I realized today that itâ€™s probably only a matter of time before a Nirvana song is used to sell cars, or something. Courtney Love, when sheâ€™s not trying to claim credit for Kurtâ€™s music (see: the â€œOld Ageâ€ controversy), funds her downward spiral on her share of the Nirvana royalties, and would probably sell â€œLithiumâ€ to sell Lincoln Navigators tomorrow. The issueâ€™s whether Dave Grohl and Krist Novoselic can hold out forever.
As far as I know, yes.
But for the rest of their lives, as long as they hold out and go about their lives (their cell phones purring with the calls from Loveâ€™s lawyers asking about potential deals) thereâ€™ll be this temptation that follows them, offering millions of dollars if theyâ€™ll consent to use of â€œLove Buzzâ€ in an energy drink commercial.
The advertisers will dog them forever, because for people like me, itâ€™s a cue to pay attention, already emotionally vested. This is why Led Zepplin was such a perfect way for Cadillac to attack aging Boomers with disposable incomes, why today bands are co-opted almost immediately (M.I.A. with all their radical politics selling Hondas, Postal Service tunes hawking whatever): you form your emotional connections to music, and then theyâ€™re available for easy switching to a commodity of choice.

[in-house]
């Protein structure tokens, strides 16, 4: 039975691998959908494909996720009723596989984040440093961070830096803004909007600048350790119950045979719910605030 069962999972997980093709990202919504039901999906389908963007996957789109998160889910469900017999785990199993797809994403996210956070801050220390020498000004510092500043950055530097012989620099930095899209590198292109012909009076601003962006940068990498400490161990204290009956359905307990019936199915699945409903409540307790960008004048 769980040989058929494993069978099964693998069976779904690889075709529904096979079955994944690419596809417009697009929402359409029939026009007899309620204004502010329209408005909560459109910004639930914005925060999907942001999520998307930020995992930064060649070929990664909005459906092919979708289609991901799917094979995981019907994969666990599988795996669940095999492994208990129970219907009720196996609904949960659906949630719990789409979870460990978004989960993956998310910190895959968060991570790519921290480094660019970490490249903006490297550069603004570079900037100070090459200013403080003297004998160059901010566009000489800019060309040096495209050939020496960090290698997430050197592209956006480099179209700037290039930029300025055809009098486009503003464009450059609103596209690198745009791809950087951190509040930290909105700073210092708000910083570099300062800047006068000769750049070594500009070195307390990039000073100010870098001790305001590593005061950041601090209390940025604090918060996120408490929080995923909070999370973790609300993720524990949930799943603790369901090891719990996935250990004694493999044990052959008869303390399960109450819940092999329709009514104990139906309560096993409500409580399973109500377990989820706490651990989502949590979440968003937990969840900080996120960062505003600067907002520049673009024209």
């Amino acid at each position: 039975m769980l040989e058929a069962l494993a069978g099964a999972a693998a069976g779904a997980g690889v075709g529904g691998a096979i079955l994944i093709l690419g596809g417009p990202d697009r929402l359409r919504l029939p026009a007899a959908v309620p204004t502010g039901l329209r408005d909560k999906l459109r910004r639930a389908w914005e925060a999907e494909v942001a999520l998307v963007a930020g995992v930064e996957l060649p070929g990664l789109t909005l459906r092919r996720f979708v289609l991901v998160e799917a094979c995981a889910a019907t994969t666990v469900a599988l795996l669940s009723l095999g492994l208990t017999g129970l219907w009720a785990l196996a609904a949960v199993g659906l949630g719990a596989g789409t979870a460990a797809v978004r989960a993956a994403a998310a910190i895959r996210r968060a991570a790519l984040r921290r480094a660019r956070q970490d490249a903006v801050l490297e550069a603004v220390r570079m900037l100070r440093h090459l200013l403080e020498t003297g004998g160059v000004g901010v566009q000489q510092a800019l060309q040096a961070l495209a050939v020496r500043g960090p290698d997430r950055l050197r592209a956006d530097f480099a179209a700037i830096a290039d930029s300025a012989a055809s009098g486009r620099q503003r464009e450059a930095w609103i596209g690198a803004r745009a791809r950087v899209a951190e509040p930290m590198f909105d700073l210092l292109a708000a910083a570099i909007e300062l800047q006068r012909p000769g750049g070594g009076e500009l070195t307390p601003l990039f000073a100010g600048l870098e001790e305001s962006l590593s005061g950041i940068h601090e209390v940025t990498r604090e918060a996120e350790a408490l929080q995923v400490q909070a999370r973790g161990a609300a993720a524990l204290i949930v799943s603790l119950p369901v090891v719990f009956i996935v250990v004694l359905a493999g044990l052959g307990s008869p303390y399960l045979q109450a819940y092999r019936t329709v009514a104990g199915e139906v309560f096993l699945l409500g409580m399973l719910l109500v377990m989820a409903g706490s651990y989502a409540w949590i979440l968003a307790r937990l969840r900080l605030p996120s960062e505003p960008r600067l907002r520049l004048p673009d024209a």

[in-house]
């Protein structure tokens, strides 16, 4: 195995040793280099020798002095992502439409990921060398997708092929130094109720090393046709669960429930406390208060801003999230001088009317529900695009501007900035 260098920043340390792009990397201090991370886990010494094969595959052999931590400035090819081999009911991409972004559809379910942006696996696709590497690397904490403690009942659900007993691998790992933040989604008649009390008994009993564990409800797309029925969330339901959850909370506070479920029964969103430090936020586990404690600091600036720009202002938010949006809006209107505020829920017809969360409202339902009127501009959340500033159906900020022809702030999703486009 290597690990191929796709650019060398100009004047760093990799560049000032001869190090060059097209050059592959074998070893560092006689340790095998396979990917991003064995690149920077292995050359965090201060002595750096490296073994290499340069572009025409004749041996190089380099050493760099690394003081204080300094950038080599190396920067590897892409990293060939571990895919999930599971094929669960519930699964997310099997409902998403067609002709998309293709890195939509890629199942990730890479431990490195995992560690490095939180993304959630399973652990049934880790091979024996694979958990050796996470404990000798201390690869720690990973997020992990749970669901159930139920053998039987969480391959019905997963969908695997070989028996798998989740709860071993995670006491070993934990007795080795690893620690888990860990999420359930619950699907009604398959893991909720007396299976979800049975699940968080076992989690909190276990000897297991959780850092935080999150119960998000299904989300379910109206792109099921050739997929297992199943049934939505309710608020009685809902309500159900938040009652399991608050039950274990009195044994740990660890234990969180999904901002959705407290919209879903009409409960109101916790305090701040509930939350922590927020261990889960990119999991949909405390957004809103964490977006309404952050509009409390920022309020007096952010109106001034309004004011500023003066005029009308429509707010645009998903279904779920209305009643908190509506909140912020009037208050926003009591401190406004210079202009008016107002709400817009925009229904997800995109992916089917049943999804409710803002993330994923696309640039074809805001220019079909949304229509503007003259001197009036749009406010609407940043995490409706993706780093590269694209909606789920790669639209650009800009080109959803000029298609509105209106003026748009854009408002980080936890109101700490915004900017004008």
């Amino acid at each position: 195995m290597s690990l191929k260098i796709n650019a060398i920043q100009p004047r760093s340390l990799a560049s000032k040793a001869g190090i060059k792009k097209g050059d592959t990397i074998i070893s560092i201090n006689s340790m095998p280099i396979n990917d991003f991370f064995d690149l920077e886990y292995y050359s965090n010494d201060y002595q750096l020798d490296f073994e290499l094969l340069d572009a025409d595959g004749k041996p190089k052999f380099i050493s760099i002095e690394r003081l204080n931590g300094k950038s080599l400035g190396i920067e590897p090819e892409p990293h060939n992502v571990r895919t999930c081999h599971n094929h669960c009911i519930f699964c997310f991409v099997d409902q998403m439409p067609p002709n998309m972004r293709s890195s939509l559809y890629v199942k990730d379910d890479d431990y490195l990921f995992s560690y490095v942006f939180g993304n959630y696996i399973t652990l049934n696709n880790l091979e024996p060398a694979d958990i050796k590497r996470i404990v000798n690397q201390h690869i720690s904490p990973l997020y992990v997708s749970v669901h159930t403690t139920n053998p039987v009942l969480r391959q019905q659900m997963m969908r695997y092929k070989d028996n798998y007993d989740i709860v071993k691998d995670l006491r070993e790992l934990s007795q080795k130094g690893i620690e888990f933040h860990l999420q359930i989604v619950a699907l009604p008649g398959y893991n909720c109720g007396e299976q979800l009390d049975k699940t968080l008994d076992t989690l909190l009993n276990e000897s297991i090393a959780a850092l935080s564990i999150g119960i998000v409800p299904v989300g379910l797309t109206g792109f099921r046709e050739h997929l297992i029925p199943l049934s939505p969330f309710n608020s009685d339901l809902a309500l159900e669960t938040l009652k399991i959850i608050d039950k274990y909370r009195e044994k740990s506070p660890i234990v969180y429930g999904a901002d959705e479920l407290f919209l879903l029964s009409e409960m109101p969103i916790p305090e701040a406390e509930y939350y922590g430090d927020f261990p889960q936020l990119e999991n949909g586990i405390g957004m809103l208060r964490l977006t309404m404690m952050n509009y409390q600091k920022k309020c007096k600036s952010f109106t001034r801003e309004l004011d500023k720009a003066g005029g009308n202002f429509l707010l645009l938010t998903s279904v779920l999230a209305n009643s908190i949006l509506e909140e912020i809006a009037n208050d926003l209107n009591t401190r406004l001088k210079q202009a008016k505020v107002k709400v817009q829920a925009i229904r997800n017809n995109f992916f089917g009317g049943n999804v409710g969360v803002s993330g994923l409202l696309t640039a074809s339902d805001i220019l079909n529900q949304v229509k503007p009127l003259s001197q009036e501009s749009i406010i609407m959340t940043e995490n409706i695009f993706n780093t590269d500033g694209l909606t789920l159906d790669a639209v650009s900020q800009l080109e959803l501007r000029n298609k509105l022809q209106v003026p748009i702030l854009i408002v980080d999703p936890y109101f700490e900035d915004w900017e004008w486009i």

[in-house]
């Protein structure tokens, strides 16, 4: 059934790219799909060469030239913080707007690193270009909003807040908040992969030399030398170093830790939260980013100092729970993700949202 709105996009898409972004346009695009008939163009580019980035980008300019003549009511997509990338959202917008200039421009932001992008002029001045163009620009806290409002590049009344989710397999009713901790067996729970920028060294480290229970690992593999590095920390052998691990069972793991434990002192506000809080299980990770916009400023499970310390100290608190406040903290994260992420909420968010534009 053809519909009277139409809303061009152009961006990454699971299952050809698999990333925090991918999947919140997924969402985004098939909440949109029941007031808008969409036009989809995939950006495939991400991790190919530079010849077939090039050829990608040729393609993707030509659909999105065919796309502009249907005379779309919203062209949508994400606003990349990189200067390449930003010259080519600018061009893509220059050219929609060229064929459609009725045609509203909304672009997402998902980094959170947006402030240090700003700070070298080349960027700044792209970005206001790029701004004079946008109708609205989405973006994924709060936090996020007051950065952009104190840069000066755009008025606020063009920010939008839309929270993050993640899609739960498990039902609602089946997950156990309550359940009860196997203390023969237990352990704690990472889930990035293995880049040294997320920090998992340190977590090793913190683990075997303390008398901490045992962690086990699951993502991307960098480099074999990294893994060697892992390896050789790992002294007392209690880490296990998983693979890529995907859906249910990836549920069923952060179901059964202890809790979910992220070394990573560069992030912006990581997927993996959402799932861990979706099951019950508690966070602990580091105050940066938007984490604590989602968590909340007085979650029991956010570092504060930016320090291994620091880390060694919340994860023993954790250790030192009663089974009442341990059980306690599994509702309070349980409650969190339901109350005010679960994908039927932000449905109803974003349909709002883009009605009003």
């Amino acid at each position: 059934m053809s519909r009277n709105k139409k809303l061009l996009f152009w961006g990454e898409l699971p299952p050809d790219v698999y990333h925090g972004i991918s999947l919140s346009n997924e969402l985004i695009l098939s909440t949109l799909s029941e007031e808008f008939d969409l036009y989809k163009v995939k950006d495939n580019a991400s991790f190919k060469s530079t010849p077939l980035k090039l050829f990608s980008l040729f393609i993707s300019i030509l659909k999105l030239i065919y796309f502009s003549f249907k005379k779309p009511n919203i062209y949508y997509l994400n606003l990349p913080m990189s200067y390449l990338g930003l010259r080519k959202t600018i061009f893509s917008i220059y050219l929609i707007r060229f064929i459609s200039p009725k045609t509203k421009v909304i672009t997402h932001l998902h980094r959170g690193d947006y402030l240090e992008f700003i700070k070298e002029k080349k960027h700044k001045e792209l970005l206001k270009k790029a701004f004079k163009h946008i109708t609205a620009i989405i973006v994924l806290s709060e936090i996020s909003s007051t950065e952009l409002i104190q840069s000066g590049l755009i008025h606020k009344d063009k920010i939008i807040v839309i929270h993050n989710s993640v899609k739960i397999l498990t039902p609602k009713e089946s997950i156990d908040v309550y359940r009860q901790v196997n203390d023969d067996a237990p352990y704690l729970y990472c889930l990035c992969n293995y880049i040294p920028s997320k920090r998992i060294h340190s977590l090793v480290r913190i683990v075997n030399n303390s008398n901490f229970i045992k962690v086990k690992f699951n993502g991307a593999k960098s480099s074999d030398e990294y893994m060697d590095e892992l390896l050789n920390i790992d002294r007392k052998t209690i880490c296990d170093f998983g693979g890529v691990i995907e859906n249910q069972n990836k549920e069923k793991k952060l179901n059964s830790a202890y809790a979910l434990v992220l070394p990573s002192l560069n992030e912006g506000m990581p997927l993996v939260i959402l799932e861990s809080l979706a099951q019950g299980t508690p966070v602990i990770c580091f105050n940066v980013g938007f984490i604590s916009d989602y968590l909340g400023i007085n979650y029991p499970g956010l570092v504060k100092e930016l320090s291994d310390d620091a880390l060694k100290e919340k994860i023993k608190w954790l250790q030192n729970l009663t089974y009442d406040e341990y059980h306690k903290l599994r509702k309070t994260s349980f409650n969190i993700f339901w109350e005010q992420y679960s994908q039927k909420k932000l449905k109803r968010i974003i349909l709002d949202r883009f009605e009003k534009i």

Hold out, Krist. Please.
Nirvana’s “Breed” is the music track in the EA Sports Baseball ads. I couldn’t believe it the first time I saw it: I thought I must be confusing it with something similar, or a cover, or — nope.
This sucks. Thanks, guys. My faith, unrewarded again.